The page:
The frustration wasn’t limited to competition outside the doors of Hendrick Motorsports. Four-time NASCAR Cup Series champion and Hall of Famer Jeff Gordon served as co-owner of Johnson’s No. 48 team and was largely responsible for selecting its driver. All four of Gordon’s titles came before the little-known prodigy named stepped into the Cup Series. The No. 24 team’s winning ways never vanished, but they were immediately challenged by the young hotshot from El Cajon, California.

“I mean, in all seriousness, because I was friends with Jimmie, I wanted to see them succeed and I’m proud of them of everything that they’ve done,” Gordon said. “And I think that that overshadows some of the challenges that they brought for me. But I will say the intent was to bring them in and lift up all of the cars and the teams at Hendrick because we were working closer together and sharing more information. And they did. Unfortunately, they just kept stealing the show.

“I think 2007 was disappointing (for) me. We had them, I felt like. Had them behind us in points, won a couple of races in the Chase or whatever it was called then. And they just came back as they did many times and took it away from us.”

But what separated Johnson and Knaus from the pack was a tenacious determination that led them to every crevice of advantage they could find.

“We were just a few steps ahead,” Johnson said on the night of his induction. “And Chad was just tireless with his development of our race cars. We would test nonstop back before the testing rules. We were just always on the road — test, test, test test — and I was open to it. I was in a great place in life and can make all the time available to do it. And we got into this practice to where he wouldn’t even tell me what he was doing with the car. Occasionally, he’d said, ‘Hey, tiptoe into this one.’ Other times, he’s like, ‘No, this is going to be good.’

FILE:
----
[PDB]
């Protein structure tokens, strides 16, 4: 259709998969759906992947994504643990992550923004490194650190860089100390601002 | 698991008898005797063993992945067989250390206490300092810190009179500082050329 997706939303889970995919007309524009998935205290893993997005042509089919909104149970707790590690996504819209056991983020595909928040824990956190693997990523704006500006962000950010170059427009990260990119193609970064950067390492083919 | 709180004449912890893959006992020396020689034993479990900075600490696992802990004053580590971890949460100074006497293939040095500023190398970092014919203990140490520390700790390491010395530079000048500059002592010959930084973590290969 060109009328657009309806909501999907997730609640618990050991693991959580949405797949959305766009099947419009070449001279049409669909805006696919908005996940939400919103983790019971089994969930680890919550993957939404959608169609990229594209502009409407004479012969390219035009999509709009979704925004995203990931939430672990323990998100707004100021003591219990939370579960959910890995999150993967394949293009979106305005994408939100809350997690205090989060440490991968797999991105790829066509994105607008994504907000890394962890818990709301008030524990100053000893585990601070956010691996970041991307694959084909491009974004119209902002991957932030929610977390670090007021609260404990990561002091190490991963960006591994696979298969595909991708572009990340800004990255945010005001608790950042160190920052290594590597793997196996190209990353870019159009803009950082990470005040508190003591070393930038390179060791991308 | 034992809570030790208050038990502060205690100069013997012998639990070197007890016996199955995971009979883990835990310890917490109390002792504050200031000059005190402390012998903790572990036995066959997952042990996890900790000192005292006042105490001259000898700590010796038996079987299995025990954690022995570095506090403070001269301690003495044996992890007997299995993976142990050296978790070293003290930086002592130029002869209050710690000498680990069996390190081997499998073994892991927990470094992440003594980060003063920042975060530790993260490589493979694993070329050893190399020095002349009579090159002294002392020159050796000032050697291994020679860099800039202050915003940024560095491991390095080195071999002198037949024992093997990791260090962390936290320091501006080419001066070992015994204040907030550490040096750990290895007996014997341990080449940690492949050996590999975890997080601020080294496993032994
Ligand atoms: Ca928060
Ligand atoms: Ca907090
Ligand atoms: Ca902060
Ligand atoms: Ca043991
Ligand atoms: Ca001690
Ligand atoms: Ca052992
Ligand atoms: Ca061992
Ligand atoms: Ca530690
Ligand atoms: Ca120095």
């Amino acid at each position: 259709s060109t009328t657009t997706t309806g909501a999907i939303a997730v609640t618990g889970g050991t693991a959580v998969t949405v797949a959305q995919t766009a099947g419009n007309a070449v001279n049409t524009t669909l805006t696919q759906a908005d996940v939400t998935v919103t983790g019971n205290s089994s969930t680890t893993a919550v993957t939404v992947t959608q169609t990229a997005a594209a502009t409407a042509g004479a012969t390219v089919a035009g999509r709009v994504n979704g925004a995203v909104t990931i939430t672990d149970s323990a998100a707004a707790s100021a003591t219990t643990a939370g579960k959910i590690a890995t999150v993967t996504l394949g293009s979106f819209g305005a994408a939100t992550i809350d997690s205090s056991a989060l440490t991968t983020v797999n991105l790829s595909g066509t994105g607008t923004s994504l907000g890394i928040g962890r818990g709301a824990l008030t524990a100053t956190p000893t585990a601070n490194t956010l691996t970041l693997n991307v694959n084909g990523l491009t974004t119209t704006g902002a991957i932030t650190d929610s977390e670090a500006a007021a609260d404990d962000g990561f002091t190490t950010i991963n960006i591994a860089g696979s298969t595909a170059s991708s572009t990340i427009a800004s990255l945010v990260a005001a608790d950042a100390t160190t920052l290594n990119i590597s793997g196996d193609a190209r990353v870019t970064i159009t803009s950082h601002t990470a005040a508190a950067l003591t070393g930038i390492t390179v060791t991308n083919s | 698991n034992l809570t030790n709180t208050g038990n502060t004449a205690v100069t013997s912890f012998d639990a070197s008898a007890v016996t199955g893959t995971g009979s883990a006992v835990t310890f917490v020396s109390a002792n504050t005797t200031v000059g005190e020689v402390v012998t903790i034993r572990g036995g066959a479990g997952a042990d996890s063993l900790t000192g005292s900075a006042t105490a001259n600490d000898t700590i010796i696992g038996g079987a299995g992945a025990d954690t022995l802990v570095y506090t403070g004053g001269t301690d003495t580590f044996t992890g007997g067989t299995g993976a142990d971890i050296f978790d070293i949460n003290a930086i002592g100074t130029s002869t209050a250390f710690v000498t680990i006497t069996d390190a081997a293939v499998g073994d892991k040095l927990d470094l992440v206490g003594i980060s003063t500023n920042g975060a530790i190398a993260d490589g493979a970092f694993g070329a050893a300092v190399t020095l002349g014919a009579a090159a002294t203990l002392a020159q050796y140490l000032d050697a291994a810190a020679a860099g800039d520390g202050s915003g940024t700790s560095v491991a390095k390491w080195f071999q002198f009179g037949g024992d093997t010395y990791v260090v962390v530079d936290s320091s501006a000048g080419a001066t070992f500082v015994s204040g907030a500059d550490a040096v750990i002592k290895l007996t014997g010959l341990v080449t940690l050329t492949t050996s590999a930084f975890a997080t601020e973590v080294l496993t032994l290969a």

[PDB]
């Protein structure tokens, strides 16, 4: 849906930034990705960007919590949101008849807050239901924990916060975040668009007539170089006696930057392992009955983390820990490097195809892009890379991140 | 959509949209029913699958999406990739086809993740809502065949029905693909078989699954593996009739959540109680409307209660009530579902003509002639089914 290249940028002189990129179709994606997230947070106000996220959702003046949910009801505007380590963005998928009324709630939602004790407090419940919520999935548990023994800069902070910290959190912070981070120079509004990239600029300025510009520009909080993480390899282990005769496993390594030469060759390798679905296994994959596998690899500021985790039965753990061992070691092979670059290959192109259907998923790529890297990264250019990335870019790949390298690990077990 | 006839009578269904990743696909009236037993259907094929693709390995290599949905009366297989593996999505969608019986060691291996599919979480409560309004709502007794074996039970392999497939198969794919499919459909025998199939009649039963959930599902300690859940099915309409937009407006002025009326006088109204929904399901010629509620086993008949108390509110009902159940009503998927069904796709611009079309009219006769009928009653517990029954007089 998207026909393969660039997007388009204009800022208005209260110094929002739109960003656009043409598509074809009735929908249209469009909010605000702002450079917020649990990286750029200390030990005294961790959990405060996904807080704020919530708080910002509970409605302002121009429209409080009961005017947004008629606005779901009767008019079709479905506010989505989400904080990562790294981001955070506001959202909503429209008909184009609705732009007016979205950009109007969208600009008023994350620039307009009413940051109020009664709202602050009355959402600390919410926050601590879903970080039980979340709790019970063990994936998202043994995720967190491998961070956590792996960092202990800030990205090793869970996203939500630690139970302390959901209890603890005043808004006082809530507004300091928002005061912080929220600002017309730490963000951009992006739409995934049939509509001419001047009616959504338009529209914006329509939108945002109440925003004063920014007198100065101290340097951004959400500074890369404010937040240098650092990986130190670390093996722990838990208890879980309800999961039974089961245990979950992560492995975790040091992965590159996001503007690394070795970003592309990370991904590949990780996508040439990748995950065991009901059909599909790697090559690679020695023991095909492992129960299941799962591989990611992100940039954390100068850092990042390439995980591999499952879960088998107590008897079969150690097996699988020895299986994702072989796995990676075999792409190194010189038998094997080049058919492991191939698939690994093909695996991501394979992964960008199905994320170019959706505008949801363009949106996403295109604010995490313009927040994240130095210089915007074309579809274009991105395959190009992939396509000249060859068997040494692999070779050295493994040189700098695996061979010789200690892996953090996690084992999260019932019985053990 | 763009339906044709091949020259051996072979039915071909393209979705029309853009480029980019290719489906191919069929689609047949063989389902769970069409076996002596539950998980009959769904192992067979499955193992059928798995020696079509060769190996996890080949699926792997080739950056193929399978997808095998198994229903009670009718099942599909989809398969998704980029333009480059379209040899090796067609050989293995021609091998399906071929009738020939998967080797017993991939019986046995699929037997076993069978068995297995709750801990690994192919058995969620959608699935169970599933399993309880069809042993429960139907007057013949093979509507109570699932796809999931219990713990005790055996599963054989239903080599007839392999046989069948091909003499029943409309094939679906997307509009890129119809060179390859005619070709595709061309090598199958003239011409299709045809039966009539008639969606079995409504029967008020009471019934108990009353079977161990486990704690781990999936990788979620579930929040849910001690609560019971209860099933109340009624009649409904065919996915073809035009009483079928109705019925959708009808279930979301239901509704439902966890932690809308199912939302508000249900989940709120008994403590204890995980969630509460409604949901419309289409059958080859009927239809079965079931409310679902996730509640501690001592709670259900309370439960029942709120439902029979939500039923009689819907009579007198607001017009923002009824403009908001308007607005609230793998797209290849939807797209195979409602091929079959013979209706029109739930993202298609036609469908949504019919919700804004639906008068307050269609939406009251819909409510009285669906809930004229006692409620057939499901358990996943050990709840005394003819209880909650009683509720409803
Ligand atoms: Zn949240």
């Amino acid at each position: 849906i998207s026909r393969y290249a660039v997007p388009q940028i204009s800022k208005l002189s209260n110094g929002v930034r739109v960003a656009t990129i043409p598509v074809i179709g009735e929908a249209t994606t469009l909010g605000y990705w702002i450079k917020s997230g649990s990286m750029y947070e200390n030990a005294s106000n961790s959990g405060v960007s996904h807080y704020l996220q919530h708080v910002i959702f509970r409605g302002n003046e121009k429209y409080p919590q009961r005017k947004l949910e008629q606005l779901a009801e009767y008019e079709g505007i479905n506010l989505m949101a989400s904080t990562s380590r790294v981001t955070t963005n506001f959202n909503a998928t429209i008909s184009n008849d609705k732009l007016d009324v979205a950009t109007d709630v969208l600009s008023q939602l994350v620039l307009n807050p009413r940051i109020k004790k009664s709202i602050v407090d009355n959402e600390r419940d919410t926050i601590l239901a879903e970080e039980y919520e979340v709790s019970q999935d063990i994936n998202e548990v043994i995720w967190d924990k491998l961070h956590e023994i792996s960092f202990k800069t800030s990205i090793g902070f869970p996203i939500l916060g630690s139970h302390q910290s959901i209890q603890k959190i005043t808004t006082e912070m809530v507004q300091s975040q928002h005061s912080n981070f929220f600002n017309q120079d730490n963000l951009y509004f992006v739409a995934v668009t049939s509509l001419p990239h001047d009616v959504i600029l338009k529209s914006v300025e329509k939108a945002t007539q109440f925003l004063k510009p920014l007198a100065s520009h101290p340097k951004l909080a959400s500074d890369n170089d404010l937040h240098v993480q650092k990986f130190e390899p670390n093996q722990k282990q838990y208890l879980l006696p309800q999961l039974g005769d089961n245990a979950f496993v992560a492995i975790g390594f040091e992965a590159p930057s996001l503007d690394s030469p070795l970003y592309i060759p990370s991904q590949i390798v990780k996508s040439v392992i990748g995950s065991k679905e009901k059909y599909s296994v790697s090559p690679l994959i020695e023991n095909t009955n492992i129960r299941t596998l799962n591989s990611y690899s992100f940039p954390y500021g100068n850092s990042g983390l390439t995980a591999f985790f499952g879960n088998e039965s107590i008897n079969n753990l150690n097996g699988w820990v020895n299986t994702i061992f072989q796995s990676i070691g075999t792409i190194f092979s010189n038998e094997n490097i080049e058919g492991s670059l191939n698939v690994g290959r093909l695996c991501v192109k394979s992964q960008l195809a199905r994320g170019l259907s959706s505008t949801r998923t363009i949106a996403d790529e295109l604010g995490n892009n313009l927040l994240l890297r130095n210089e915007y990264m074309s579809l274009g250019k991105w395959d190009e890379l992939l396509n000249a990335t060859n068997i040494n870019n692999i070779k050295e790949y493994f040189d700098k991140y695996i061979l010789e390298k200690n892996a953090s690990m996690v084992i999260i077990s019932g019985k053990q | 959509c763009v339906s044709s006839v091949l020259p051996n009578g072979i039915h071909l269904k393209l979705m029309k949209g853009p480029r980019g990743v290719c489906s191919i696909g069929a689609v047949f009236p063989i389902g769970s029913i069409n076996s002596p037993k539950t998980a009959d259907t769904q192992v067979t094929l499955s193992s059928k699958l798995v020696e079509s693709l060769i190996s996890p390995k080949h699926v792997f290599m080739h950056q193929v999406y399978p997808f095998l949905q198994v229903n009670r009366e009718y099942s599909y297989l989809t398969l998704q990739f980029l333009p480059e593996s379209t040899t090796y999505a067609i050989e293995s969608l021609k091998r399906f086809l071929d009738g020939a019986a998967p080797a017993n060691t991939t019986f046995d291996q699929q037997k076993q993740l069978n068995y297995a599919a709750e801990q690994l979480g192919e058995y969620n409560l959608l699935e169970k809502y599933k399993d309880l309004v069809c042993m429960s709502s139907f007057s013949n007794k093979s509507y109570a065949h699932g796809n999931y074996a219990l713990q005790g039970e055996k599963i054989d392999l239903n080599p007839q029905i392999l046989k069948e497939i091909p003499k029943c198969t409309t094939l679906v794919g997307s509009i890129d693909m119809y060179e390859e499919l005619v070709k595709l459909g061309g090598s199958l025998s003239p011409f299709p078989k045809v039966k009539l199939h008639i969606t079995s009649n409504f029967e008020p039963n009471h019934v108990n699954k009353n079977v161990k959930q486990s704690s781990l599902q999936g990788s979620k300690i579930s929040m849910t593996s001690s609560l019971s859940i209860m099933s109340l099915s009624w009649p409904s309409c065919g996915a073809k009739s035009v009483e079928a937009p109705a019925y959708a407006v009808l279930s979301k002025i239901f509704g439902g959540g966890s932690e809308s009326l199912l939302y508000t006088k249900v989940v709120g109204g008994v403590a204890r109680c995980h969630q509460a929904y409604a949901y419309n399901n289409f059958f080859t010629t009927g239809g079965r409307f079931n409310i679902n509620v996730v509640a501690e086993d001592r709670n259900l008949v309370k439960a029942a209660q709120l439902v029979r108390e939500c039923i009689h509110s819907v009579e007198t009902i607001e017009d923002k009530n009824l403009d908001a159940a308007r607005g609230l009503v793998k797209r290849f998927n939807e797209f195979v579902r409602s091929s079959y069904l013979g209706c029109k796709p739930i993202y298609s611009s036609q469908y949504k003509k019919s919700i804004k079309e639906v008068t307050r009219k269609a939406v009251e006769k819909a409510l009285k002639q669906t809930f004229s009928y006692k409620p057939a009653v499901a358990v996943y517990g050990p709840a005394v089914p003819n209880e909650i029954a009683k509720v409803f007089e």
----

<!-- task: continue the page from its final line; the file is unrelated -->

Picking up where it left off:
“And he just had this stuff kind of waiting. And at times we had so much stockpiled that we could actually take our time when we needed to release it and save it for the end of the year and save it for the championship battle. Because oftentimes when you take it to the garage area, you’re surrounded by a lot of very intelligent people. And everybody’s studying what we were doing. And if we showed up too early with our stuff, everybody around us would have it. So there was this way to manage the environment that he was so good at and I didn’t realize it at the time. But looking back on it, he had many more management skills than I wanted to admit at the time.”

The fervor by which Knaus and Johnson operated was seemingly unmatched, leading the No. 48 team to stunning success against other NASCAR greats — from legends like Mark Martin, Rusty Wallace and once-teammate Terry Labonte in the early 2000s to the modern-day stars of Kyle Busch, Denny Hamlin, Joey Logano, Martin Truex Jr. and everyone in between.

“We worked really hard,” Knaus said. “We were tenacious. We had a passion for the industry. We outworked most people. We did more testing — whether it be at the race track or in the lab or the wind tunnel or whatever it may have been. And we bought into one another. You know, Jimmie and I, we had a great vocabulary and a great communication style to where I was able to really understand what he was saying about the car and I can almost visualize it. So I think all of that was great.

“And then we had the resources. Mr. Hendrick never told me no. Now, he may have told me I was in trouble and I shouldn’t be doing this or shouldn’t be doing that. But if it was something that we needed to go out there and win races, it was there.”

And so they capitalized — 83 times on the race track, and with seven championships, unheard of in the modern era. It’s only fitting Johnson and Knaus went in together.